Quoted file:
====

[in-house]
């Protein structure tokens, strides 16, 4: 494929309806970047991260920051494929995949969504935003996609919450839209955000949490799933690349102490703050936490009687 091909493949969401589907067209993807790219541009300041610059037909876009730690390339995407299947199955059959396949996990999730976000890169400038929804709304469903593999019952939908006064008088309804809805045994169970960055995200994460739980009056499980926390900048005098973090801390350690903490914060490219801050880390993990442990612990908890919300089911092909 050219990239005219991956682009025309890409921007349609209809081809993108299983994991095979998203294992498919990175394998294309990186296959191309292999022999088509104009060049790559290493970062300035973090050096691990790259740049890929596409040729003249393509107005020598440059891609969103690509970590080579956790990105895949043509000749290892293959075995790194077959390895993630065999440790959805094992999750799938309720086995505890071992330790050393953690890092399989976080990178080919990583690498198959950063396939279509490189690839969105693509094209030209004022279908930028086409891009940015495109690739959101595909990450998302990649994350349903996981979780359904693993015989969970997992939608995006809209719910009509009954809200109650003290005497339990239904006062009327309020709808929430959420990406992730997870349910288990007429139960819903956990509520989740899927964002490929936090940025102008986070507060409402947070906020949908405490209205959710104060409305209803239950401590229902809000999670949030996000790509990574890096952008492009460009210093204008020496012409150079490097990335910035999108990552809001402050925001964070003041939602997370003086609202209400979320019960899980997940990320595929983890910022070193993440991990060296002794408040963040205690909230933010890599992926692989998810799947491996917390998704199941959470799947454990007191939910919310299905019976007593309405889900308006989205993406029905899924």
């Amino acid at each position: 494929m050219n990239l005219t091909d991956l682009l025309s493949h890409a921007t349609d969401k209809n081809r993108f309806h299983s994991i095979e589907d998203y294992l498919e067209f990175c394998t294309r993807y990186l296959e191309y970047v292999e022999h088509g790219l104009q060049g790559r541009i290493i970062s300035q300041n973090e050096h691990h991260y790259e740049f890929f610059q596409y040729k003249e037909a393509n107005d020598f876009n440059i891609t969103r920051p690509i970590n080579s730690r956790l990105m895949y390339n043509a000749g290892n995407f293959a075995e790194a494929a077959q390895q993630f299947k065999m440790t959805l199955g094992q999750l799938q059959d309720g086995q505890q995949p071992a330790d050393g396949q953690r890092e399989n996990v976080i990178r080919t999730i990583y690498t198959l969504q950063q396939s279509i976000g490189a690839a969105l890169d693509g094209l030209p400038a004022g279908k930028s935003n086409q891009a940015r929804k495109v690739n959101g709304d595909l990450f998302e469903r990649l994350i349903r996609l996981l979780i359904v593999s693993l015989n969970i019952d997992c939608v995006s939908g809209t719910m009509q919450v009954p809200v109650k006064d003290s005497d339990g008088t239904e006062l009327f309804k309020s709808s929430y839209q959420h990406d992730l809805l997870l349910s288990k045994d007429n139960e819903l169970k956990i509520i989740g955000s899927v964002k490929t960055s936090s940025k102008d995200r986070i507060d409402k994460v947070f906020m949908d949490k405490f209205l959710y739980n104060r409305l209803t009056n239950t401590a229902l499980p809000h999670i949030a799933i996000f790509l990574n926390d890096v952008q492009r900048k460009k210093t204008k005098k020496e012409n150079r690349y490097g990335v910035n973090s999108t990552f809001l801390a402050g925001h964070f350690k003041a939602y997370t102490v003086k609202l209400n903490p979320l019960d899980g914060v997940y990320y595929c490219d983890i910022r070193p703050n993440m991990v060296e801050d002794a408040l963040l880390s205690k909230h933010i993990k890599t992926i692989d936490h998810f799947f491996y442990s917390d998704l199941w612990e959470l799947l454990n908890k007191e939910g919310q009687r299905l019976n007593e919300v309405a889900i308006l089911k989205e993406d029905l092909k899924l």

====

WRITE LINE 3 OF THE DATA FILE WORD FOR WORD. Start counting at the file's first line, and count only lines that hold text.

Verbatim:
């Amino acid at each position: 494929m050219n990239l005219t091909d991956l682009l025309s493949h890409a921007t349609d969401k209809n081809r993108f309806h299983s994991i095979e589907d998203y294992l498919e067209f990175c394998t294309r993807y990186l296959e191309y970047v292999e022999h088509g790219l104009q060049g790559r541009i290493i970062s300035q300041n973090e050096h691990h991260y790259e740049f890929f610059q596409y040729k003249e037909a393509n107005d020598f876009n440059i891609t969103r920051p690509i970590n080579s730690r956790l990105m895949y390339n043509a000749g290892n995407f293959a075995e790194a494929a077959q390895q993630f299947k065999m440790t959805l199955g094992q999750l799938q059959d309720g086995q505890q995949p071992a330790d050393g396949q953690r890092e399989n996990v976080i990178r080919t999730i990583y690498t198959l969504q950063q396939s279509i976000g490189a690839a969105l890169d693509g094209l030209p400038a004022g279908k930028s935003n086409q891009a940015r929804k495109v690739n959101g709304d595909l990450f998302e469903r990649l994350i349903r996609l996981l979780i359904v593999s693993l015989n969970i019952d997992c939608v995006s939908g809209t719910m009509q919450v009954p809200v109650k006064d003290s005497d339990g008088t239904e006062l009327f309804k309020s709808s929430y839209q959420h990406d992730l809805l997870l349910s288990k045994d007429n139960e819903l169970k956990i509520i989740g955000s899927v964002k490929t960055s936090s940025k102008d995200r986070i507060d409402k994460v947070f906020m949908d949490k405490f209205l959710y739980n104060r409305l209803t009056n239950t401590a229902l499980p809000h999670i949030a799933i996000f790509l990574n926390d890096v952008q492009r900048k460009k210093t204008k005098k020496e012409n150079r690349y490097g990335v910035n973090s999108t990552f809001l801390a402050g925001h964070f350690k003041a939602y997370t102490v003086k609202l209400n903490p979320l019960d899980g914060v997940y990320y595929c490219d983890i910022r070193p703050n993440m991990v060296e801050d002794a408040l963040l880390s205690k909230h933010i993990k890599t992926i692989d936490h998810f799947f491996y442990s917390d998704l199941w612990e959470l799947l454990n908890k007191e939910g919310q009687r299905l019976n007593e919300v309405a889900i308006l089911k989205e993406d029905l092909k899924l």